The Clues are in the Shoes
By Allegra Romita and Nancy Romita
The Story: Allegra and the Cobbler
I live in Brooklyn, New York. In the city, it is common for people to take more than 10,000 steps per day! With that much walking, anyone would need to send his or her shoes to a cobbler. This is why there are shoe repair places all over New York City. I have a pair of boots that I love. I continually need the soles replaced, so I can continue to wear them even after I’ve worn out the soles. On my third trip to replace the heels of my boots, Victor, the cobbler, pointed out that I am constantly wearing out one spot on my left heel more than the rest. Aha! This was an amazing observation, since I regularly have left ankle pain and discomfort. My shoes were a clue to what my habit was in walking and the reason for my discomfort in my ankle. I strike heavily on the outside of my left heel more than my right and not evenly through my foot. Thanks to Victor, I had a better understanding of what my habit was in walking.
Look at the bottom of your favorite shoes and also at the insoles. Where do see the most wear? Is one shoe worn more than another? These are clues that you habitually apply more force or load unevenly. This unconscious additional pressure can often cause uneven stress to muscles and joints of the foot, knee, hip, and spine. Most of us are not symmetrical in the way we walk. One leg may drag more than the other leg, or one arm can swing more than the other. Recognizing our idiosyncrasies in walking provides an opportunity to release unnecessary tension and rebalance the body for ease in action.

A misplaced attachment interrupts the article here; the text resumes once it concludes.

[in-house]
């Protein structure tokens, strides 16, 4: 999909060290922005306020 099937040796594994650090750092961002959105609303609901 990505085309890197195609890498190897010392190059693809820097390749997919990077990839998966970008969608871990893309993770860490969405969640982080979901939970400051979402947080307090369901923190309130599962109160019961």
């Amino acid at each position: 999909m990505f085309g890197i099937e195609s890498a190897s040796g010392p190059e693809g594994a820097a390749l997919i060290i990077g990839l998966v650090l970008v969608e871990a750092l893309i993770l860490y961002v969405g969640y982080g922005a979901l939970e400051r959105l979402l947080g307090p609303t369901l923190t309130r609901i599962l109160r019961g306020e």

Walking is an effective recuperation tool and whole health activity. We learn to walk when we are very young, yet we are never taught how to do so biomechanically. Movement patterns that form, as early as crawling, affect our skeletal structure, muscle structure, and myofascial tissue. Walking can promote balance, or it can systemically compromise the spine and become a source of discomfort.
Habit plays an important role in the choices one makes for walking. Here are 5 tips to help improve your walking technique. recognize habit, release tension through supportive breathing, knees lead, push off the ball of the foot, and even cadence.
To investigate these tips further pull out your favorite walking shoes and click on this audio guide to help improve your walking technique:
It’s not just the walking, it is the manner of traveling that matters.
Small unconscious habits create subtle imbalances in walking. We do not feel them as pain often during the day, but the repercussions from these habits affect the system. The strategies used in the audio link help reset your walking pattern to promote balanced use of the body. At some point, it helps to buy new walking shoes and apply these tips to see if new patterns are revealed in the sole of the shoe. The clues are in the shoes.
NOTE: Portions of this blog are excerpts from Functional Awareness: Anatomy in Action for Dancers written by Nancy Romita and Allegra Romita and published by Oxford University Press. More information here.